Earl Grey tea appears frequently in popular culture. It is the favorite drink of a variety of fictional characters, including Captain Jean-Luc Picard of the television series Star Trek: The Next Generation, Piglet from Winnie-the-Pooh by A. A. Milne, and Sir Leigh Teabing from the The Da Vinci Code by Dan Brown, among many others.

Notes

  1. C.T. Federici, M.L. Roose, and R.W. Scora, RFLP Analysis of the Origin of Citrus Bergamia, Citrus Jambhiri, and Citrus Limonia International Society for Horticultural Science Acta Horticulturae 535(2000):55-64. Retrieved February 15, 2013.
  2. Ben Richardson, Bergamot growers get whiff of success BBC News, April 6, 2006. Retrieved February 12, 2013.
  3. 3.0 3.1 Michael Harney, The Harney & Sons Guide to Tea (New York, NY: The Penguin Press, 2008, ISBN 978-1594201387), 171-172.
  4. 4.0 4.1 Mary Lou Heiss and Robert J. Heiss, The Story of Tea: A Cultural History and Drinking Guide (Berkeley, CA: Ten Speed Press, 2007, ISBN 978-1580087452), 104-105.
  5. Kit Chow and Ione Kramer, All the Tea in China (San Francisco, CA: China Books, 1990, ISBN 0835121941), 180-181.
  6. Earl Grey Twiningsusashop.com. Retrieved February 27, 2013.
  7. 7.0 7.1 Jane Pettigrew and Bruce Richardson, The New Tea Companion: A Guide to Teas throughout the World (Perryville, KY: Benjamin Press, 2008, ISBN 978-0979343179), 65.
  8. Jane Pettigrew, The Tea Companion: A Connoisseur's Guide (Philadelphia, PA: Running Press Book Publishers, 2004, ISBN 0762421509).
  9. Earl Grey tea The Foods of England. Retrieved February 12, 2013.
  10. The Earl Grey Tea House Howick Hall Gardens. Retrieved February 15, 2013.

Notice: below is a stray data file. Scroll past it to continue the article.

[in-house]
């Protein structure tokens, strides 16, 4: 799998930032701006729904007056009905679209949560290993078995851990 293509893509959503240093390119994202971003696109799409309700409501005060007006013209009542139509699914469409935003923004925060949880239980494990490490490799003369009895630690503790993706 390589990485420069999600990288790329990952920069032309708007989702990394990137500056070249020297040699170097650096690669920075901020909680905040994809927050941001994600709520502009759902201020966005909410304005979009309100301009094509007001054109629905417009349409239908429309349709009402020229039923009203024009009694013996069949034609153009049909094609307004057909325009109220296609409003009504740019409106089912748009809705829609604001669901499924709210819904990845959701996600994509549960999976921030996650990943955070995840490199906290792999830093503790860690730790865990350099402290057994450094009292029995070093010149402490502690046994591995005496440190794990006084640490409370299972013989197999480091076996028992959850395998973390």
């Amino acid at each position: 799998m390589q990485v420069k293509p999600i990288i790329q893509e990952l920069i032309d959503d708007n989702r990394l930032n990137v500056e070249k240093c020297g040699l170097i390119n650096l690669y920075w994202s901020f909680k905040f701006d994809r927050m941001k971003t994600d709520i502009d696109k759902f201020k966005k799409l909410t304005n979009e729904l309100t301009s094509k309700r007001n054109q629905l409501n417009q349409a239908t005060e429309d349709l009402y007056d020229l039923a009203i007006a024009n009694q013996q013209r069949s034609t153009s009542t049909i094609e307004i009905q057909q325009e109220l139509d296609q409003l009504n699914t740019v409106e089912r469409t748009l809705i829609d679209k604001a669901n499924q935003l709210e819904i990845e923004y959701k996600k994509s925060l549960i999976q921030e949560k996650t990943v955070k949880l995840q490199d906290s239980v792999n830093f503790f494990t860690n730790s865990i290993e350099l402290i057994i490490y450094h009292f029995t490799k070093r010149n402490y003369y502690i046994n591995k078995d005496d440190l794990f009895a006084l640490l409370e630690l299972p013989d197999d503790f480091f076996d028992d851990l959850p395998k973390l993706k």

11. Micky Fenix, More Than Just A Pot Of Tea Philippine Daily Inquirer, July 24, 2008. Retrieved February 27, 2013.
  12. Chris Cason, Think Outside the Cup: Cooking with Tea TeaMuse March 2004. Retrieved February 27, 2013.
  13. David Joachim, Brilliant Food Tips and Cooking Tricks: 5,000 Ingenious Kitchen Hints, Secrets, Shortcuts, and Solutions (Rodaleyear, 2001, ISBN 978-1579543013).
  14. Tish Boyle, The Good Cookie: Over 250 Delicious Recipes from Simple to Sublime (John Wiley and Sons, 2002, ISBN 978-0471387916), 124.
  15. Edward Schneider, Cooking With Tea; "As for pears, I poached them in Earl Grey, a tea with impeccable prime ministerial credentials." The Washington Post, January 16, 2002. Retrieved February 12, 2013.
  16. 16.0 16.1 Earl Grey Tea Tea 101. Retrieved February 27, 2013.
  17. Beezy Marsh, A cup of Earl Grey to keep the doctor away: Fruit extract can help you lose weight, lower cholesterol and prevent diabetes Daily Mail, March 2, 2012. Retrieved February 27, 2013.
  18. J. Girard, J. Unkovic, J. Delahayes, and C. Lafille, Phototoxicity of Bergamot oil. Comparison between humans and guinea pigs Dermatologica 158(4) (1979):229–243. PMIX 428611 Retrieved February 27, 2013.
  19. K. Kejlova, D. Jirova, H. Bendova, H. Kandarova, Z. Weidenhoffer, H. Kolarova, and M. Liebsch, Phototoxicity of bergamot oil assessed by in vitro techniques in combination with human patch tests Toxicology in Vitro 21(7) (2007):1298–1303. PMID 17669618 Retrieved February 27, 2013.
  20. David G. Bailey, J. Malcolm, O. Arnold, J. David Spence, Grapefruit juice–drug interactions British Journal of Clinical Pharmacology 46(2) (1998):101-110. PMID 9723817 Retrieved February 27, 2013.
  21. Josef Finsterer, Earl Grey tea intoxication Lancet 359(9316) (2002):1484. PMID 11988248 Retrieved February 27, 2013.

References

  • Boyle, Tish. The Good Cookie: Over 250 Delicious Recipes from Simple to Sublime. Wiley, 2002. ISBN 978-0471387916
  • Chow, Kit, and Ione Kramer. All the Tea in China. San Francisco, CA: China Books, 1990. ISBN 0835121941
  • Harney, Michael. The Harney & Sons Guide to Tea. New York, NY: The Penguin Press, 2008. ISBN 978-1594201387
  • Heiss, Mary Lou, and Robert J. Heiss. The Story of Tea: A Cultural History and Drinking Guide. Berkeley, CA: Ten Speed Press, 2007. ISBN 978-1580087452
  • Joachim, David. Brilliant Food Tips and Cooking Tricks: 5,000 Ingenious Kitchen Hints, Secrets, Shortcuts, and Solutions. Rodale Books, 2001. ISBN 978-1579543013
  • Pettigrew, Jane. The Tea Companion: A Connoisseur's Guide. Philadelphia, PA: Running Press Book Publishers, 2004. ISBN 0762421509
  • Pettigrew, Jane, and Bruce Richardson. The New Tea Companion: A Guide to Teas throughout the World. Perryville, KY: Benjamin Press, 2008. ISBN 978-0979343179

External links

All links retrieved September 9, 2013.